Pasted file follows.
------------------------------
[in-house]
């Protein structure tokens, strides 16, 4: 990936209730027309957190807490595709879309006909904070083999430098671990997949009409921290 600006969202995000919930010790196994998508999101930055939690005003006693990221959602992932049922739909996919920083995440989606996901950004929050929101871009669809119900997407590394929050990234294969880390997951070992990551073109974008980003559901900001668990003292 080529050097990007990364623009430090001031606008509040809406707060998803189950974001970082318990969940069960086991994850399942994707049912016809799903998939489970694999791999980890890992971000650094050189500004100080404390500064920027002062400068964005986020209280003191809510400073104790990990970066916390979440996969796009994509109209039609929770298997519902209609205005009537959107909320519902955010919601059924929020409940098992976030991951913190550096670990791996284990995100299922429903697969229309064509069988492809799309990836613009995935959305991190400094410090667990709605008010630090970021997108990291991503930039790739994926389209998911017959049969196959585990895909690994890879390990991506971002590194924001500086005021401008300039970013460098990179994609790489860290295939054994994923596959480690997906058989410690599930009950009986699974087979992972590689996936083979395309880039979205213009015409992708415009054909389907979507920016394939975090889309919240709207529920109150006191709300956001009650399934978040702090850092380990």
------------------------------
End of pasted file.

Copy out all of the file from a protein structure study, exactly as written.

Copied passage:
[in-house]
């Protein structure tokens, strides 16, 4: 990936209730027309957190807490595709879309006909904070083999430098671990997949009409921290 600006969202995000919930010790196994998508999101930055939690005003006693990221959602992932049922739909996919920083995440989606996901950004929050929101871009669809119900997407590394929050990234294969880390997951070992990551073109974008980003559901900001668990003292 080529050097990007990364623009430090001031606008509040809406707060998803189950974001970082318990969940069960086991994850399942994707049912016809799903998939489970694999791999980890890992971000650094050189500004100080404390500064920027002062400068964005986020209280003191809510400073104790990990970066916390979440996969796009994509109209039609929770298997519902209609205005009537959107909320519902955010919601059924929020409940098992976030991951913190550096670990791996284990995100299922429903697969229309064509069988492809799309990836613009995935959305991190400094410090667990709605008010630090970021997108990291991503930039790739994926389209998911017959049969196959585990895909690994890879390990991506971002590194924001500086005021401008300039970013460098990179994609790489860290295939054994994923596959480690997906058989410690599930009950009986699974087979992972590689996936083979395309880039979205213009015409992708415009054909389907979507920016394939975090889309919240709207529920109150006191709300956001009650399934978040702090850092380990």